Councillors backed a proposal made by Labour councilllor Paula Desmond and seconded by Fianna Fáil councillor Seamus McGrath that the council write to the board stating that they did not believe the revised proposal addressed their concerns.

Twelve councillors spoke with 10 supporting a proposal to write to the board with only Fianna Fáil councillor Kevin O’Keeffe supporting the incineration proposal and Fine Gael councillor Michael Hegarty urging caution on jeopardising jobs in the pharmaceutical sector. Cork County manager Martin Riordan’s advice not to write to the board was rejected. The revised proposal is being considered under the Strategic Infrastructure Act.

Irish Times

Planning board grants permission for Metro North

AN BORD Pleanála has granted permission for the Metro North, but has cut three stops and 2.3 km of track from the line sought two years ago by the Railway Procurement Agency.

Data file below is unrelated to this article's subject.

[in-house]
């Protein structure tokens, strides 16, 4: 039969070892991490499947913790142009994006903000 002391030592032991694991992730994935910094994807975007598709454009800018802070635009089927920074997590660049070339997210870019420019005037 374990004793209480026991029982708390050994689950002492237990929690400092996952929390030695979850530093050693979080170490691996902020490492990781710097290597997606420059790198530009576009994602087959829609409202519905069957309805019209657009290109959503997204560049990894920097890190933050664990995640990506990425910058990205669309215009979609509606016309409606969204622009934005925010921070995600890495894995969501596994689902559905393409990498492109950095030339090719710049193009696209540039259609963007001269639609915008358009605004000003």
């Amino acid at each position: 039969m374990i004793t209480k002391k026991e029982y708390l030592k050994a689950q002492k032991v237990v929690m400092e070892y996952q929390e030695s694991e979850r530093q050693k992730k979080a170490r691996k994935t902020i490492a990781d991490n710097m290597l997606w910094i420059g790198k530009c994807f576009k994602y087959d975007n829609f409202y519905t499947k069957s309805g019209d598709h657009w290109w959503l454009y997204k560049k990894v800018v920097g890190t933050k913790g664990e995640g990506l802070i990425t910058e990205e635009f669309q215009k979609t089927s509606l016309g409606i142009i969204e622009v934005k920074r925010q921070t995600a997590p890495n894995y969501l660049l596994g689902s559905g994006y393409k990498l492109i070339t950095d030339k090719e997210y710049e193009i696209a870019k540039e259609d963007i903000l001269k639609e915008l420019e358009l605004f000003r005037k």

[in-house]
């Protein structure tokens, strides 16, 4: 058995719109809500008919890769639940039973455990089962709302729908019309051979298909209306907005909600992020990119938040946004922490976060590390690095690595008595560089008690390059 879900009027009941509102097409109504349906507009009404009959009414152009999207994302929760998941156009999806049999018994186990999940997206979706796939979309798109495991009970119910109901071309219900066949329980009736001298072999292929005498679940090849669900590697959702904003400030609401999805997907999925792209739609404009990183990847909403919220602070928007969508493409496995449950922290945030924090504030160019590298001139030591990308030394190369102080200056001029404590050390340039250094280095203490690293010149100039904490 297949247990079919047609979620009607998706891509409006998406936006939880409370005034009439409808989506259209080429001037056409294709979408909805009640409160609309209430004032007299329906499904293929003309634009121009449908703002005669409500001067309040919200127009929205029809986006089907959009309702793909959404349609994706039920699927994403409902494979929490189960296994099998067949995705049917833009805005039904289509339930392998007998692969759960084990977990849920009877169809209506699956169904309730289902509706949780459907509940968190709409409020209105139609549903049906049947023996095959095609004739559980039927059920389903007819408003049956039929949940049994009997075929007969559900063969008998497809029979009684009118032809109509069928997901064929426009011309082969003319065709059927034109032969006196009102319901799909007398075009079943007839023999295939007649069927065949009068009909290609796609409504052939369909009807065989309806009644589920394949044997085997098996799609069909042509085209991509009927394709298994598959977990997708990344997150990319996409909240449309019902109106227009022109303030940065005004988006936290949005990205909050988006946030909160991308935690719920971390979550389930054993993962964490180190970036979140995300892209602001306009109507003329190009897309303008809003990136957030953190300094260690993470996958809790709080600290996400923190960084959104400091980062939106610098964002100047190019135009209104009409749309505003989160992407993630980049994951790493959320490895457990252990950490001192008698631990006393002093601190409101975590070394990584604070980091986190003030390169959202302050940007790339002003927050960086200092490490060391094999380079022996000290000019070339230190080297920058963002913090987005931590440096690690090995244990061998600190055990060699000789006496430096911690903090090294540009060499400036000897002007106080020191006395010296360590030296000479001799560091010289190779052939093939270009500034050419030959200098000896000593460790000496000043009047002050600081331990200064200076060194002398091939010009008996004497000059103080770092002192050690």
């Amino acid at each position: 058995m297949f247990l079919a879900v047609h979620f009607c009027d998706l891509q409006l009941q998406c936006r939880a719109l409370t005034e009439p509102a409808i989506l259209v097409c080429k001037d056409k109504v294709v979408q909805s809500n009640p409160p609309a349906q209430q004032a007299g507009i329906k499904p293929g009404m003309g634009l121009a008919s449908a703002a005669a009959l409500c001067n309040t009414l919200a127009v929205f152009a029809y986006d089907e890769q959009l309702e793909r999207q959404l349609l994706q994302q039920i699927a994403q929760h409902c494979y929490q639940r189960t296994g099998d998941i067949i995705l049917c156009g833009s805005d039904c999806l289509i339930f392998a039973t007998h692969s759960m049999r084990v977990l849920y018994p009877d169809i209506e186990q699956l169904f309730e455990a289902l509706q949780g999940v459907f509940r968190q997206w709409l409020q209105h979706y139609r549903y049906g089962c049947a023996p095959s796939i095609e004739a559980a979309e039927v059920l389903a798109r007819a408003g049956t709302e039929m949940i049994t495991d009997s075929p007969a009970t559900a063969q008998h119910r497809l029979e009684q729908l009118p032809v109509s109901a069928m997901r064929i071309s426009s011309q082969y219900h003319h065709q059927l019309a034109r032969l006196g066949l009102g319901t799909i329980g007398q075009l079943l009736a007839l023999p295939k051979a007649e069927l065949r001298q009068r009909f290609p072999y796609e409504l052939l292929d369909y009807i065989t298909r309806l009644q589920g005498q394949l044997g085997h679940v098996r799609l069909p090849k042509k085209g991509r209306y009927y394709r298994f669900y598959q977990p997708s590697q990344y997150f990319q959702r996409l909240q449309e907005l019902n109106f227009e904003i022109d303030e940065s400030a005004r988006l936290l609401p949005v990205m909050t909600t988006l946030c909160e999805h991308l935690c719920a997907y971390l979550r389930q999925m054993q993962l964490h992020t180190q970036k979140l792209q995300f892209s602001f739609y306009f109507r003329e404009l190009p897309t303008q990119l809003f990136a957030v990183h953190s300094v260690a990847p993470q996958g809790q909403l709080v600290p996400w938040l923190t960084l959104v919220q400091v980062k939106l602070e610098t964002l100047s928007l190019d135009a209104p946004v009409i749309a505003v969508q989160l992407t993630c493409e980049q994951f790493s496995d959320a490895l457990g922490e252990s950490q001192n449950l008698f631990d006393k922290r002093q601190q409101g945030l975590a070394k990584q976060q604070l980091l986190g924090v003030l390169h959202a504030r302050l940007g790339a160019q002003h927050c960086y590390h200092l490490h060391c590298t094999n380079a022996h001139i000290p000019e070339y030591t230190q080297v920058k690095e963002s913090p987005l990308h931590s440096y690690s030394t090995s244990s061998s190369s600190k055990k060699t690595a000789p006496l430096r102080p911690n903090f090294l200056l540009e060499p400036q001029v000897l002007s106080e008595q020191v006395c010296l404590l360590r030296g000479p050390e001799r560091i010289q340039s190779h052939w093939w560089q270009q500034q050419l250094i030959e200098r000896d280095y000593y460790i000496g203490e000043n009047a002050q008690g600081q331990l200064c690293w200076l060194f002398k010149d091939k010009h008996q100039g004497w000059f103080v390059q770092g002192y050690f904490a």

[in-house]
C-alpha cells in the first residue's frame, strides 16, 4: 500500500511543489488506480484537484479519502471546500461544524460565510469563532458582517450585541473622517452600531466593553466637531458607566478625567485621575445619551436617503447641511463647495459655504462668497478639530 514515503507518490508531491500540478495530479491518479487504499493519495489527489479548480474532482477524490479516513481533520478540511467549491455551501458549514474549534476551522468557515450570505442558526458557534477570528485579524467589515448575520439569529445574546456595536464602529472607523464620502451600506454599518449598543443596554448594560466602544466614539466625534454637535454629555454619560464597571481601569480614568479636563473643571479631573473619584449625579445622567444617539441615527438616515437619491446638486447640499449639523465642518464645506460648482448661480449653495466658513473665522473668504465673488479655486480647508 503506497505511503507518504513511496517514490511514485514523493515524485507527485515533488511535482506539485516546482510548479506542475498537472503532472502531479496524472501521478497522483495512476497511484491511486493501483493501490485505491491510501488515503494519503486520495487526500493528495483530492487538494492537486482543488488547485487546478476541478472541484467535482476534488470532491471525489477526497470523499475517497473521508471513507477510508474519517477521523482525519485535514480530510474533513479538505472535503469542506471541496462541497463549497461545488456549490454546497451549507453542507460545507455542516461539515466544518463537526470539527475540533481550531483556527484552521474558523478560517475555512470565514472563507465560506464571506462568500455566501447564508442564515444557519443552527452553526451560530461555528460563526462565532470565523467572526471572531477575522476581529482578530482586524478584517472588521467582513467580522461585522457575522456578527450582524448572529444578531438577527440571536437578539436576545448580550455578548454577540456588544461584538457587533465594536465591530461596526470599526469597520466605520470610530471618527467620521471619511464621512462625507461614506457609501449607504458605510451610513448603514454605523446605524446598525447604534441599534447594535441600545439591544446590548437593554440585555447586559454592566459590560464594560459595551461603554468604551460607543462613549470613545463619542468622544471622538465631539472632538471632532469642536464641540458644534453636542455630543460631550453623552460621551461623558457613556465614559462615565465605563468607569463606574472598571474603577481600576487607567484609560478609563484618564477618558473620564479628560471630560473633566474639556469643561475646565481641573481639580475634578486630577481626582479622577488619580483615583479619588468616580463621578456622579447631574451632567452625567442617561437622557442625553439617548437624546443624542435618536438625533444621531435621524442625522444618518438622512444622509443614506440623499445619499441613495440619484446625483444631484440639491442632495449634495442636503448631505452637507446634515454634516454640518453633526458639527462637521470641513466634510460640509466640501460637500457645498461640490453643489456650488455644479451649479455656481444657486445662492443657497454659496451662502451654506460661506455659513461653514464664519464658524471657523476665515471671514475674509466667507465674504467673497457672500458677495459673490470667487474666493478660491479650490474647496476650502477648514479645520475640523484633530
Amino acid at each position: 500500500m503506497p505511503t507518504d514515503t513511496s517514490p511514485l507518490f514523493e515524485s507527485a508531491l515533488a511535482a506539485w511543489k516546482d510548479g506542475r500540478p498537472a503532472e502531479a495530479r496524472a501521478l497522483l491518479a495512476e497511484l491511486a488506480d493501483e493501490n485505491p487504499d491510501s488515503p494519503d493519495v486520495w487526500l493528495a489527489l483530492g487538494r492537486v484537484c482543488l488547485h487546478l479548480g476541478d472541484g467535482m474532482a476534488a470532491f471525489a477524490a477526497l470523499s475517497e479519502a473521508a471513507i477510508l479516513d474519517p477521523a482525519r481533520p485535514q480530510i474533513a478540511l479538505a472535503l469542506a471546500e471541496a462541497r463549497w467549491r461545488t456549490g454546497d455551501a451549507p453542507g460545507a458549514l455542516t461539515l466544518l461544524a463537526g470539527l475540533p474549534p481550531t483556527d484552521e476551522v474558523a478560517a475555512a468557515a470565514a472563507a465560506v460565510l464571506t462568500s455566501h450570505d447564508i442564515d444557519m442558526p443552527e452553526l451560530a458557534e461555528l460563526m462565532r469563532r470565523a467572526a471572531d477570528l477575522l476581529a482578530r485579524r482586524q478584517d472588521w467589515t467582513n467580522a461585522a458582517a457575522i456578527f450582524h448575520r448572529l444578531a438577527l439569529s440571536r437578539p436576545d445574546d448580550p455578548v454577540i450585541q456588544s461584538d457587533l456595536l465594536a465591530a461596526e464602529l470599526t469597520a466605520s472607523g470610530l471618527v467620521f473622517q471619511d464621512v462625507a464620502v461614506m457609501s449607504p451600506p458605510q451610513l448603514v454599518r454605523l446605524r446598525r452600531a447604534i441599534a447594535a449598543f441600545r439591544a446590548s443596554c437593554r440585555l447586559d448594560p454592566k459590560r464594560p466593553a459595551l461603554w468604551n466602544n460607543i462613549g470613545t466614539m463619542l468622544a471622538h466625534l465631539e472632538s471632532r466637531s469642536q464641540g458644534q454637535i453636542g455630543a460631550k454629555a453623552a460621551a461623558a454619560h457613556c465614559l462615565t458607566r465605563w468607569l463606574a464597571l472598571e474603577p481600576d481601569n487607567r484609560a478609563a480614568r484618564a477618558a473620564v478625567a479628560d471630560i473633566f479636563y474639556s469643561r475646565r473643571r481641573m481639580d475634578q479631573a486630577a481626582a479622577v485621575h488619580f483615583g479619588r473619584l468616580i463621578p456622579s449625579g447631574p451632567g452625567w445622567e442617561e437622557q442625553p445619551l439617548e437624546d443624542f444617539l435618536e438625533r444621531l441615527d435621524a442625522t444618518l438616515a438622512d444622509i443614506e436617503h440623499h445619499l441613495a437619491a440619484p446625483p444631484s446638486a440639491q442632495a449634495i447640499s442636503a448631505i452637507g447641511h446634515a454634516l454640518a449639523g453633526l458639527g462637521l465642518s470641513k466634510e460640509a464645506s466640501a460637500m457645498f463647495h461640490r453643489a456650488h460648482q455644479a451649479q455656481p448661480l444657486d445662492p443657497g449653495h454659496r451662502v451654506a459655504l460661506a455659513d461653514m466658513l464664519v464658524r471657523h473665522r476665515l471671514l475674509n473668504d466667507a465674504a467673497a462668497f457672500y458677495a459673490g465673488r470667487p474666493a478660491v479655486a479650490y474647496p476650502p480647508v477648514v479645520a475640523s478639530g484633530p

The cuts will mean a new railway order, the planning application for rail infrastructure, will have to be submitted for aspects of the project. An Bord Pleanála said it was too early to say whether a new oral hearing would be required.

Minister for Transport Noel Dempsey yesterday said the metro was a “priority public transport project for this Government”, but would be subject to a cost-benefit analysis before the Government signed off on the project.

Doubts have been cast on the project’s viability in the current economic circumstances. Labour leader Eamon Gilmore recently said the project would be “shot back” if Labour was in power.

The line was to have been 18km long, running from St Stephen’s Green to Bellinstown in north county Dublin. However, the railway order granted by the planning board yesterday eliminates the final two stops, Lissenhall and Bellinstown, as well as Seatown, the stop closest to Swords town centre.

A new railway order is necessary because Bellinstown was to have been the location for a depot for the metro and for a landfill to take the spoil material from the construction.